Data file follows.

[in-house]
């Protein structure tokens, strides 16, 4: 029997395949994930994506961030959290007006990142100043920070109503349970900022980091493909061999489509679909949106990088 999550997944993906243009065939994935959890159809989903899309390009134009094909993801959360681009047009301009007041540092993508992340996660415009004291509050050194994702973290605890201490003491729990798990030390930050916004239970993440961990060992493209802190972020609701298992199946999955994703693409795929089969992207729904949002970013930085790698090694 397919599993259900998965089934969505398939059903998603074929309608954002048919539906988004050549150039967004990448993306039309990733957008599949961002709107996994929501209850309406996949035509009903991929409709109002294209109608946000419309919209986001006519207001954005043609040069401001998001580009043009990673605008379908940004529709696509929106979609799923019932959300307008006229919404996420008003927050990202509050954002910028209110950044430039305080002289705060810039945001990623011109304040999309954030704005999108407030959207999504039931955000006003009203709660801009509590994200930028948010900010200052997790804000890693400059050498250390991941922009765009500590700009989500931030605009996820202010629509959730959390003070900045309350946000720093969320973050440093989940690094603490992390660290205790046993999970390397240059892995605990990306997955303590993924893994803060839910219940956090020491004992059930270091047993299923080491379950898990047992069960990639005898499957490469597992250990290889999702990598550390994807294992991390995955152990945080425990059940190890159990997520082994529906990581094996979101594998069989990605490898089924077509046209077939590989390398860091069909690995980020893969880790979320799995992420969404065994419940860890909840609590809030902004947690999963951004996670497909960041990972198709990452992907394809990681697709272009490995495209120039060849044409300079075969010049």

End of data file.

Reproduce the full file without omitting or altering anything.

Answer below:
[in-house]
């Protein structure tokens, strides 16, 4: 029997395949994930994506961030959290007006990142100043920070109503349970900022980091493909061999489509679909949106990088 999550997944993906243009065939994935959890159809989903899309390009134009094909993801959360681009047009301009007041540092993508992340996660415009004291509050050194994702973290605890201490003491729990798990030390930050916004239970993440961990060992493209802190972020609701298992199946999955994703693409795929089969992207729904949002970013930085790698090694 397919599993259900998965089934969505398939059903998603074929309608954002048919539906988004050549150039967004990448993306039309990733957008599949961002709107996994929501209850309406996949035509009903991929409709109002294209109608946000419309919209986001006519207001954005043609040069401001998001580009043009990673605008379908940004529709696509929106979609799923019932959300307008006229919404996420008003927050990202509050954002910028209110950044430039305080002289705060810039945001990623011109304040999309954030704005999108407030959207999504039931955000006003009203709660801009509590994200930028948010900010200052997790804000890693400059050498250390991941922009765009500590700009989500931030605009996820202010629509959730959390003070900045309350946000720093969320973050440093989940690094603490992390660290205790046993999970390397240059892995605990990306997955303590993924893994803060839910219940956090020491004992059930270091047993299923080491379950898990047992069960990639005898499957490469597992250990290889999702990598550390994807294992991390995955152990945080425990059940190890159990997520082994529906990581094996979101594998069989990605490898089924077509046209077939590989390398860091069909690995980020893969880790979320799995992420969404065994419940860890909840609590809030902004947690999963951004996670497909960041990972198709990452992907394809990681697709272009490995495209120039060849044409300079075969010049």